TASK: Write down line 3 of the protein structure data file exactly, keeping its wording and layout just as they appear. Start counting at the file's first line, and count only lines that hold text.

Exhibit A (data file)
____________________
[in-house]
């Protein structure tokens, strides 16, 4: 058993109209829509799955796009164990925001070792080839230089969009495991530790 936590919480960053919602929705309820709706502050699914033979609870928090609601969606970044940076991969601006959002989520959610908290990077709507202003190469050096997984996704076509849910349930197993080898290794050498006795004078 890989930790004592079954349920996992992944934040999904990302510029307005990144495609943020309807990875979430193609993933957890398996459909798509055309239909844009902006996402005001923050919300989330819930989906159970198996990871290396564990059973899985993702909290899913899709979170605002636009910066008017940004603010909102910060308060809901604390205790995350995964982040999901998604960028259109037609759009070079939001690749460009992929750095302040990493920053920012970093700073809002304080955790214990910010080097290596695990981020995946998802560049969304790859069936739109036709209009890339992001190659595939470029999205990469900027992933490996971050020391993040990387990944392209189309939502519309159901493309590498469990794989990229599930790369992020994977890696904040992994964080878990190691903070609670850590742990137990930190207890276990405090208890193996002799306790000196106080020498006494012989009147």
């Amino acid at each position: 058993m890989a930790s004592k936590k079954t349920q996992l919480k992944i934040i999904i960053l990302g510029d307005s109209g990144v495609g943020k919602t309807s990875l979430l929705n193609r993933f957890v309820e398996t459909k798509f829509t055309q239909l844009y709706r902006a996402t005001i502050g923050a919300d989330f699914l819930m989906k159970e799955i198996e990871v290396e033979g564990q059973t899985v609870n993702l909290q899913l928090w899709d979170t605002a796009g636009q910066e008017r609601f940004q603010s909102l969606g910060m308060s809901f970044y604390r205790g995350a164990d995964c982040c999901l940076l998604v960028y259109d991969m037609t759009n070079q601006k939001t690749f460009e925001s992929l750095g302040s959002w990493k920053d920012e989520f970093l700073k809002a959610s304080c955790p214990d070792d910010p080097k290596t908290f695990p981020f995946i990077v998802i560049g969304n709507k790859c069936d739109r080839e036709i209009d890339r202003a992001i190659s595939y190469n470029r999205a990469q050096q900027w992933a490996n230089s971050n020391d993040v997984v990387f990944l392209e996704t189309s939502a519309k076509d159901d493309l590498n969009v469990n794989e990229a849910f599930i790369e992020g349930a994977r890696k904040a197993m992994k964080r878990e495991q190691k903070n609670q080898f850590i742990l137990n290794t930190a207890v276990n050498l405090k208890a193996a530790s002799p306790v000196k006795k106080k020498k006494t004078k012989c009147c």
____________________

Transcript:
């Amino acid at each position: 058993m890989a930790s004592k936590k079954t349920q996992l919480k992944i934040i999904i960053l990302g510029d307005s109209g990144v495609g943020k919602t309807s990875l979430l929705n193609r993933f957890v309820e398996t459909k798509f829509t055309q239909l844009y709706r902006a996402t005001i502050g923050a919300d989330f699914l819930m989906k159970e799955i198996e990871v290396e033979g564990q059973t899985v609870n993702l909290q899913l928090w899709d979170t605002a796009g636009q910066e008017r609601f940004q603010s909102l969606g910060m308060s809901f970044y604390r205790g995350a164990d995964c982040c999901l940076l998604v960028y259109d991969m037609t759009n070079q601006k939001t690749f460009e925001s992929l750095g302040s959002w990493k920053d920012e989520f970093l700073k809002a959610s304080c955790p214990d070792d910010p080097k290596t908290f695990p981020f995946i990077v998802i560049g969304n709507k790859c069936d739109r080839e036709i209009d890339r202003a992001i190659s595939y190469n470029r999205a990469q050096q900027w992933a490996n230089s971050n020391d993040v997984v990387f990944l392209e996704t189309s939502a519309k076509d159901d493309l590498n969009v469990n794989e990229a849910f599930i790369e992020g349930a994977r890696k904040a197993m992994k964080r878990e495991q190691k903070n609670q080898f850590i742990l137990n290794t930190a207890v276990n050498l405090k208890a193996a530790s002799p306790v000196k006795k106080k020498k006494t004078k012989c009147c």